THE TASK OF CHRISTIANITY
By FRANCIS J. MCCONNELL
IT IS noteworthy that in dealing with world-wide tendencies bearing upon its own success or failure, Christianity is today willing to face these tendencies. There have been periods in the history of the church when religious leaders have not been quite willing to look at movements in the intellectual and social and practical realms which have seemed to carry any implication of change in Christianity. Just at present it is fair to say that the fullest statement of tendencies significant for Christianity comes from within the camp of Christianity itself, even when these tendencies seem to threaten something essential to Christianity. This has resulted, too, not from the primary aim of defending the Christian world-view, but with the fundamental purpose of getting at the truth. There has been within Christian circles an increasing friendliness to the full utterance of whatever view from any quarter seems likely to help us on toward a more adequate view of man and the universe.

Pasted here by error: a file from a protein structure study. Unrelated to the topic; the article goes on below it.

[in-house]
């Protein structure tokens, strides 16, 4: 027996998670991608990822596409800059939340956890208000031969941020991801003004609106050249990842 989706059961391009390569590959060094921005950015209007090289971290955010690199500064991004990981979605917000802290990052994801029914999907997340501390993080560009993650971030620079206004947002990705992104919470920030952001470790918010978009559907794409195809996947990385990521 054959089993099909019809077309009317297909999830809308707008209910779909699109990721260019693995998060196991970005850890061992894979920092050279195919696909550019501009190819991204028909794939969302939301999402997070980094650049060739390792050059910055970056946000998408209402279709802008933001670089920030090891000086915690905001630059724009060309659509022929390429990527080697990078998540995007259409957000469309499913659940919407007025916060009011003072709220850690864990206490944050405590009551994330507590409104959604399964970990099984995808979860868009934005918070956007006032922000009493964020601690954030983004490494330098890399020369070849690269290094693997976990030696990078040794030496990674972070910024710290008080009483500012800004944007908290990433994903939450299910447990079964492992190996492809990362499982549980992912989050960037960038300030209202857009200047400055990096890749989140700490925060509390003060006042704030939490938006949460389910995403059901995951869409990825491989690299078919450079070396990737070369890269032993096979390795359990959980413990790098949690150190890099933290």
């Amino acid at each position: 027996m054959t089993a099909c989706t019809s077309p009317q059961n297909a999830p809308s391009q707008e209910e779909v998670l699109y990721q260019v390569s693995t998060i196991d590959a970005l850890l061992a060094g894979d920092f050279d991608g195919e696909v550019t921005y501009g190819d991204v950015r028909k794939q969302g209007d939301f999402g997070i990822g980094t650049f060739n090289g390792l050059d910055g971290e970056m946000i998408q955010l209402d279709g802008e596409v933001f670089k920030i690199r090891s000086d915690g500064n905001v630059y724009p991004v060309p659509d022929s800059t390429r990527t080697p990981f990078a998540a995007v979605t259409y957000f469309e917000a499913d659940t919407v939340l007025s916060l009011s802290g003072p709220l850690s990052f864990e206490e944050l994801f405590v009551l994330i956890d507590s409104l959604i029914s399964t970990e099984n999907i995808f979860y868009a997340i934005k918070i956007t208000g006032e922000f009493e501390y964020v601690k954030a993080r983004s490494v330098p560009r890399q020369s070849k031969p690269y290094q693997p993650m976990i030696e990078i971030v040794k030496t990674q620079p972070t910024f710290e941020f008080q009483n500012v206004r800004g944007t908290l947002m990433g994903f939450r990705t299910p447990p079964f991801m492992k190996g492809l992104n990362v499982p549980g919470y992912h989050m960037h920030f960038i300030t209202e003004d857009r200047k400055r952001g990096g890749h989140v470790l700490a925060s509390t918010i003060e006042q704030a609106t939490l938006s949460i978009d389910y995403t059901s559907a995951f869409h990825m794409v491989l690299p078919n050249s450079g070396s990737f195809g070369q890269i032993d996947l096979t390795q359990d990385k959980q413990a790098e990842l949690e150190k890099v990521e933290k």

To begin with, we glance at that change in philosophical theorizing, especially that which relies most upon modern physics, which has been proclaimed as making theistic belief easier. Physical metaphysics, so to speak, is today virtually everywhere telling us that the old so-called lump theory of matter is dead--that we no longer conceive of atoms as little bits of stuff existing on their own account but as centers of force, negatively charged electrons moving as in miniature solar systems around the positively charged proton--the activities capable of being intel-